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Afghanistan and the Curse of Natural Resources: The Trump Administration Continues America’s Longest War

Timothy Alexander Guzman, Silent Crow News In a 2015 interview with CNN, Trump said that invading Afghanistan in 2001 was a “terrible mistake,” however, he maintained that U.S. troops would need to stay because the Afghan government would collapse. He did say that “we made a terrible mistake getting involved there in the first place,” and that “it’s a mess, it’s a mess and at this point we probably have to (leave U.S. troops in Afghanistan) because that thing will collapse in about two seconds after they leave.” in 2013, Trump’s tone on the war in Afghanistan was different according to his 2013 twitter post:

“Do not allow our very stupid leaders to sign a deal that keeps us in Afghanistan through 2024-with all costs by U.S.A. MAKE AMERICA GREAT!”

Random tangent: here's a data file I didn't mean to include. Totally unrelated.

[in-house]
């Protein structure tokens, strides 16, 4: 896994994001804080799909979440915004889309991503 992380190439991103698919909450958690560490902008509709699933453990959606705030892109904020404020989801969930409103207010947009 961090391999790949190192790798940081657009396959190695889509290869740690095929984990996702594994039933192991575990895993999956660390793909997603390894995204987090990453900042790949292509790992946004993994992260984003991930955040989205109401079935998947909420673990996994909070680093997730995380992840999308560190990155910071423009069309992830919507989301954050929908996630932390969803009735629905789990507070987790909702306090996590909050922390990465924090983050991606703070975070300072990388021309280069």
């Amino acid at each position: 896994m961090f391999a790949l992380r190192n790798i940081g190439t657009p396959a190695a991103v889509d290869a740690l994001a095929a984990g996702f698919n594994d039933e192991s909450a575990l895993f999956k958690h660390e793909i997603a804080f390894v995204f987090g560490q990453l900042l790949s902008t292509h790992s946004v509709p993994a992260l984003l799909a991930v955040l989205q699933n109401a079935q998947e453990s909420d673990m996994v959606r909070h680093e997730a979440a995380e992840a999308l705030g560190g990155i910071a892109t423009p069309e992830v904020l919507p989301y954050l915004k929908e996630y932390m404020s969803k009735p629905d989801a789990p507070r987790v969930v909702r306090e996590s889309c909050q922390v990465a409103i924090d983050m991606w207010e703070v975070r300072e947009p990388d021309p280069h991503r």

U.S. President Donald Trump will continue what the Bush administration had started after the September 11th attacks in 2001 and where the Obama administration left off, and that is to continue America’s longest war in Afghanistan. Trump has authorized the Secretary of Defense James “Mad Dog” Mattis to decide what troop levels is needed to defeat the Taliban. Reuters‘ reported that “The decision is similar to one announced in April that applied to U.S. troop levels in Iraq and Syria, and came as Mattis warned Congress the U.S.-backed Afghan forces were not beating the Taliban despite more than 15 years of war.” Mattis went on to mention that “We are not winning in Afghanistan right now,” Mattis said in testimony to the Senate Armed Services Committee last week. “And we will correct this as soon as possible.” It’s obvious that the U.S. war machine is not winning the war, besides it only took Washington 15 years to realize that reality. Since 2001, more than 2,300 U.S. troops have been killed in action and more than 17,000 wounded. The Reuter’s report also mentioned the chairman of the Armed Forces Committee and war hawk, Senator John McCain, who questioned General Mattis on the volatile situation in Afghanistan during the hearing said that the United States needs “a change in strategy, and an increase in resources if we are to turn the situation around.” Mattis acknowledged McCain and said that “we recognize the need for urgency.” The New York Times reported that the “Pentagon is moving ahead with plans to send 3,000 to 5,000 troops to try to stabilize the country.”